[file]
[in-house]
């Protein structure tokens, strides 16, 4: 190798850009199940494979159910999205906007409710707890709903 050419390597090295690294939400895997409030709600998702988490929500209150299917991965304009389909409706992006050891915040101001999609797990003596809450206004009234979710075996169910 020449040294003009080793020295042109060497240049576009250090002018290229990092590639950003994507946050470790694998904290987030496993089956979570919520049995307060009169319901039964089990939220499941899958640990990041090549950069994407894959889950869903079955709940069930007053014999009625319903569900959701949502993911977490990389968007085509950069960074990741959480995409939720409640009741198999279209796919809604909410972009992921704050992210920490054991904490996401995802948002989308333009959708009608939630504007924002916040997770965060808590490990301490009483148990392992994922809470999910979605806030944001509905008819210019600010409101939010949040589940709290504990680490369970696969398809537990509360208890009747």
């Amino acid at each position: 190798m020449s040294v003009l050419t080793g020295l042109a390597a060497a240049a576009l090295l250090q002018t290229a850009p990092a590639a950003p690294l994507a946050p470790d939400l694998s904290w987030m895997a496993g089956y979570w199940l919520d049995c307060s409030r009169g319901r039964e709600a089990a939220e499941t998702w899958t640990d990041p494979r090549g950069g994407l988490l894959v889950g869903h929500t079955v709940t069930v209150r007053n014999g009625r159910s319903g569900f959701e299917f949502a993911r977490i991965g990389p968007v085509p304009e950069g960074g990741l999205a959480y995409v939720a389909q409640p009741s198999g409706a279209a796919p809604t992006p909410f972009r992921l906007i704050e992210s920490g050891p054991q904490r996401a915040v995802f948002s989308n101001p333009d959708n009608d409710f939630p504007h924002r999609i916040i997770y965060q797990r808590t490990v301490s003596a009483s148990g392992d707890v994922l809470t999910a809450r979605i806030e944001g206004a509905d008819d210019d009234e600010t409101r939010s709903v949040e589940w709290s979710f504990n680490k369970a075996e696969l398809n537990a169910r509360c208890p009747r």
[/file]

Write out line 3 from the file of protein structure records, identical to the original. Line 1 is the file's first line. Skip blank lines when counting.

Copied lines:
């Amino acid at each position: 190798m020449s040294v003009l050419t080793g020295l042109a390597a060497a240049a576009l090295l250090q002018t290229a850009p990092a590639a950003p690294l994507a946050p470790d939400l694998s904290w987030m895997a496993g089956y979570w199940l919520d049995c307060s409030r009169g319901r039964e709600a089990a939220e499941t998702w899958t640990d990041p494979r090549g950069g994407l988490l894959v889950g869903h929500t079955v709940t069930v209150r007053n014999g009625r159910s319903g569900f959701e299917f949502a993911r977490i991965g990389p968007v085509p304009e950069g960074g990741l999205a959480y995409v939720a389909q409640p009741s198999g409706a279209a796919p809604t992006p909410f972009r992921l906007i704050e992210s920490g050891p054991q904490r996401a915040v995802f948002s989308n101001p333009d959708n009608d409710f939630p504007h924002r999609i916040i997770y965060q797990r808590t490990v301490s003596a009483s148990g392992d707890v994922l809470t999910a809450r979605i806030e944001g206004a509905d008819d210019d009234e600010t409101r939010s709903v949040e589940w709290s979710f504990n680490k369970a075996e696969l398809n537990a169910r509360c208890p009747r």